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Kansas State players threaten boycott over comment by student

Kansas State players have promised a boycott of all team activities if the university does not expel a fellow student over an offensive George Floyd tweet.

The tweet in question was sent Thursday by Jaden McNeil, a K-State student who claims on his Twitter bio to be the president and founder of America First Students.

We are posting it here because it is necessary to understand the story.

In response, a large number of Kansas State football players -- the Wichita Eagle described it as "seemingly every member of the Wildcats active roster" -- have vowed to boycott all football activities as long as McNeil remains a K-State student. The tweet drew the ire of K-State's administration as soon as it began circulating two days ago.


AD Gene Taylor and head coach Chris Klieman also responded.

"Recent tweets from a K-State student downplaying the Black Lives Matter effort and the tragic and senseless death of George Floyd are disgusting and totally inappropriate and not reflective of who we are as a University or our Athletic Department," Taylor wrote Twitter. "They are not reflective of our administration and goals. We are committed to listening and supporting our black athletes, black students and members of our black community and taking positive steps in the matters of social injustice and racism.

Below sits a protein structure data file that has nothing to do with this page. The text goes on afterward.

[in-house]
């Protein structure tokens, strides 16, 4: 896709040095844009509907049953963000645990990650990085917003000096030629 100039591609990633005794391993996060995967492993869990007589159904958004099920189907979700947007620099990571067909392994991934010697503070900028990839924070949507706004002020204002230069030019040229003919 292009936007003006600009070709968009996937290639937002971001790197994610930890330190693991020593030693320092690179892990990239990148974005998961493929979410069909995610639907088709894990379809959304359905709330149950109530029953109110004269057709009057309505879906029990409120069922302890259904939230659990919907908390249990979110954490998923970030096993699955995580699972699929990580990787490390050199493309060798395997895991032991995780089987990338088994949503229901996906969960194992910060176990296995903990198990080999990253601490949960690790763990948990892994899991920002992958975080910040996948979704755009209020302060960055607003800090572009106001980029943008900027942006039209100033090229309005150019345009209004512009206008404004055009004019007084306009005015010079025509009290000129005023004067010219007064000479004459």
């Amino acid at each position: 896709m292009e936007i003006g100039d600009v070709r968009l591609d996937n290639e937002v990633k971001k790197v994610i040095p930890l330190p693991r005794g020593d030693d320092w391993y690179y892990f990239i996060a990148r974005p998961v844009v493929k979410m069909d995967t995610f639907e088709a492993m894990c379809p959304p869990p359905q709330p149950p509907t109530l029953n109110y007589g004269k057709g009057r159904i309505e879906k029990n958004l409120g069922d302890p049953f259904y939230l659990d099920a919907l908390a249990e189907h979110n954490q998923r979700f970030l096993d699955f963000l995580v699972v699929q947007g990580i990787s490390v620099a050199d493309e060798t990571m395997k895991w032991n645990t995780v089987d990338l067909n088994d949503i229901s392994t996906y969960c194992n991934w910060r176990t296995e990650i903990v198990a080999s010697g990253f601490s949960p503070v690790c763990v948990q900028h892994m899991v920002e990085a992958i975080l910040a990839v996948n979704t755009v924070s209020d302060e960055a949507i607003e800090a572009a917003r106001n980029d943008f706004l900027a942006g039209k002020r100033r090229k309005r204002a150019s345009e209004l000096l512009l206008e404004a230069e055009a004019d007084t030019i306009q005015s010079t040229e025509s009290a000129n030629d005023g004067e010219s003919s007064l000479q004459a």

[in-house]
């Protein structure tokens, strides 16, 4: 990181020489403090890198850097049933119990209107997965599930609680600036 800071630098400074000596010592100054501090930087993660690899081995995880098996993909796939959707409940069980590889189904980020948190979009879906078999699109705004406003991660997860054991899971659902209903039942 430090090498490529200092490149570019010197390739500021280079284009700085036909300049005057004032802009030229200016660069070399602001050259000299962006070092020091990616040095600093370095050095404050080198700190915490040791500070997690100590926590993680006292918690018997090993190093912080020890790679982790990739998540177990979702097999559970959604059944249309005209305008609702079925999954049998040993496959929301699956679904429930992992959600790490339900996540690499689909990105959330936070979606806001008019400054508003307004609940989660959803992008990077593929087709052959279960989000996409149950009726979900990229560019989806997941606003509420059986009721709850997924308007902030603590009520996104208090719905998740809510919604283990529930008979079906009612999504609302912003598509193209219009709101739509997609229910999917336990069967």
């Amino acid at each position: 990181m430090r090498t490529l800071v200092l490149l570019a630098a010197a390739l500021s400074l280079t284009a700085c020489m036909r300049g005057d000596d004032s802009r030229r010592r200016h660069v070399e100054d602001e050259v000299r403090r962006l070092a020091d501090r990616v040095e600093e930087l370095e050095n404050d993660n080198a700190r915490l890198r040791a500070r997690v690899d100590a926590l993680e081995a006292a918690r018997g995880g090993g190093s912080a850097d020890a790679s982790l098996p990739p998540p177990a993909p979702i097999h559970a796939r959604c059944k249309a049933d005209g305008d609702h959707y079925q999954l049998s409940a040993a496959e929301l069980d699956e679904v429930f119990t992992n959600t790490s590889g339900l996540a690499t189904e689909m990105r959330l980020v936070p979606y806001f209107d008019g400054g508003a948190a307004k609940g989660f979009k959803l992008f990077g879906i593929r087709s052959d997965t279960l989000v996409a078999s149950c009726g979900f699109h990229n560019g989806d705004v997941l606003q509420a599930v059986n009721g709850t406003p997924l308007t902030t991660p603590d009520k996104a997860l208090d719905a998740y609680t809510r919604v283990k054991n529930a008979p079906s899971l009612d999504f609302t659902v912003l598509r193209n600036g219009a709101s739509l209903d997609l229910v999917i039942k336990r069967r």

"Our program and our coaches will continue to be part of the solution when it comes to racial and justice. I love our players, and they know I have their backs," Kleiman tweeted.

So, clearly this isn't an issue like Texas or Oklahoma State, where players threatened to sit out parts or all of their football duties in order to get the attention of their university presidents. Jaden McNeil already has all of Kansas State's attention, and K-State president Richard Myers's statement -- "We are launching an immediate review of the university's options" -- implies the school is looking at ways to boot him.

But Kansas State's players have seen their peers run the exact same play to perfect outcomes elsewhere, so it makes natural sense they'd try to utilize their leverage in order to create the change they want on campus.

The difference here is, the football team's leverage could run up against the limits of free speech laws. And then what?